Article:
Because every product has a brand of some kind, this is only a relative measure. This means that you can only value one brand relative to another. It also means that when products are not identical in every way, brand value is likely to be incalculable. (If products are not identical in every way, it is impossible to determine what percentage of the premium the market is prepared to pay should be allocated to brand equity — as opposed to product value.)
Let’s imagine what would happen in case of true product parity. If two products were in fact identical in every way, what is the theoretical value of each brand? That’s right, nothing!
In an efficient (fully informed) market, customers will obviously not be prepared to pay a premium for a product when there’s a truly identical alternative.
In other words, if customers are currently paying a premium for a product when there’s an identical alternative, that brand equity is a temporary phenomenon, reflective only of market inefficiency. As share traders know, this kind of arbitrage opportunity tends not to last long.
This line of reasoning illustrates that a brand itself has no long-term intrinsic value.
It also highlights that the premium a customer is prepared to pay for one product over another is (in the long-term) directly proportional to the degree of differentiation of that product.
Brand equity results from the creation (and sale) of a great (differentiated) product.
Brand equity is proportional to the degree of (meaningful) product differentiation.
The absence of product differentiation, any residual brand equity will rapidly dissipate.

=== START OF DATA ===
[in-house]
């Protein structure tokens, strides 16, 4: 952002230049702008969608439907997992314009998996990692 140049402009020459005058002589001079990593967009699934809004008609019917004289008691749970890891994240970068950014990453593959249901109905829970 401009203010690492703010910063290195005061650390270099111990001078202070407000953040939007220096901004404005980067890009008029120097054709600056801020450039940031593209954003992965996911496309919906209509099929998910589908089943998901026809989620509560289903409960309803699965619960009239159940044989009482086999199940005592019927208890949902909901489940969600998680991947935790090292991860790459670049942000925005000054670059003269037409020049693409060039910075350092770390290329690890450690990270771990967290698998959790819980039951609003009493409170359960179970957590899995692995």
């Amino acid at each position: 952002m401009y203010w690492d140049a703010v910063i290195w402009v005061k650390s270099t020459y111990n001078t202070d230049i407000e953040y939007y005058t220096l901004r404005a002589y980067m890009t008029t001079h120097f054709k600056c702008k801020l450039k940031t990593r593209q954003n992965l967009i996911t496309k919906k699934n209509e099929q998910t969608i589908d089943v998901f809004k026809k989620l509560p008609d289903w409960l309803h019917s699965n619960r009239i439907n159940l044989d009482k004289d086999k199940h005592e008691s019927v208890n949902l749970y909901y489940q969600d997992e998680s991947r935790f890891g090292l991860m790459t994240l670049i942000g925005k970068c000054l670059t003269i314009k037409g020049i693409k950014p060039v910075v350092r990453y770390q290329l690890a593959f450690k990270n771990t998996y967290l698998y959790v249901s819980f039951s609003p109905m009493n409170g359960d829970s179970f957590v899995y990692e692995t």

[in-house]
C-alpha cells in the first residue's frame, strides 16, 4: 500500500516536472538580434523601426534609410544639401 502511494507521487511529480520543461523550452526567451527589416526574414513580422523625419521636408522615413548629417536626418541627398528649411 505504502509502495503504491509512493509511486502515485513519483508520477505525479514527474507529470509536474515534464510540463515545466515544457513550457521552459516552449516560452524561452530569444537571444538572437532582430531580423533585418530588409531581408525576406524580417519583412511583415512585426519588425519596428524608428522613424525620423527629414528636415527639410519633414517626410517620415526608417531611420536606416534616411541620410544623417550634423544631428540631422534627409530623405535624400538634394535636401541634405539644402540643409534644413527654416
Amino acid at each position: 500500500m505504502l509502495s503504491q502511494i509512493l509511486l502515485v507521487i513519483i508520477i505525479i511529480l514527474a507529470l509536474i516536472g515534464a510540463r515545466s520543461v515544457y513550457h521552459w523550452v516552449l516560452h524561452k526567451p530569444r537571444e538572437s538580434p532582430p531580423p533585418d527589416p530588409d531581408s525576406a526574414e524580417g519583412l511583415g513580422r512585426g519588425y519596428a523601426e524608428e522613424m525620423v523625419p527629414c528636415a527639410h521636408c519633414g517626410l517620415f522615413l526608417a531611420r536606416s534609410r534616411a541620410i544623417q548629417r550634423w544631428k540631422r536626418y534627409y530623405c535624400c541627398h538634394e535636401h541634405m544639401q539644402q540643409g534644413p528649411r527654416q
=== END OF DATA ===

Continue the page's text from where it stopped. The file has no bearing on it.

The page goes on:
It’s time us marketers faced up to reality. If we are operating in the best interests of our organizations, we are not building brands, we are making sales.
We also need to recognize that our ability to drive sales amounts to little more than an arbitrage play. In the long run, the most successful products will always be the better products (those that provide customers with the greatest value).
The fact is, business growth has precious little to do with brand equity today. And, if anything, its significance will reduce as time passes and markets become more efficient.
The example most often raised to challenge my position on brands is Coca Cola. ‘Why then,’ the question typically goes, ‘does Coca Cola still outsell Pepsi, even though the two colas are all but identical?’
The answer is quite simple. Coca Cola outsells Pepsi because of its vastly superior distribution. (Statistically the distance between you right now and the nearest Coca Cola, is likely to be significantly less than the distance between you and the nearest Pepsi.)
So, even though the sugared waters are very similar, the products, in their broader context, aren’t. (Availability is certainly a product attribute.)
To observe the effects of an efficient market on brand equity, note the variance in the prices charged for standard unleaded petrol at competing, (neighboring) petrol stations.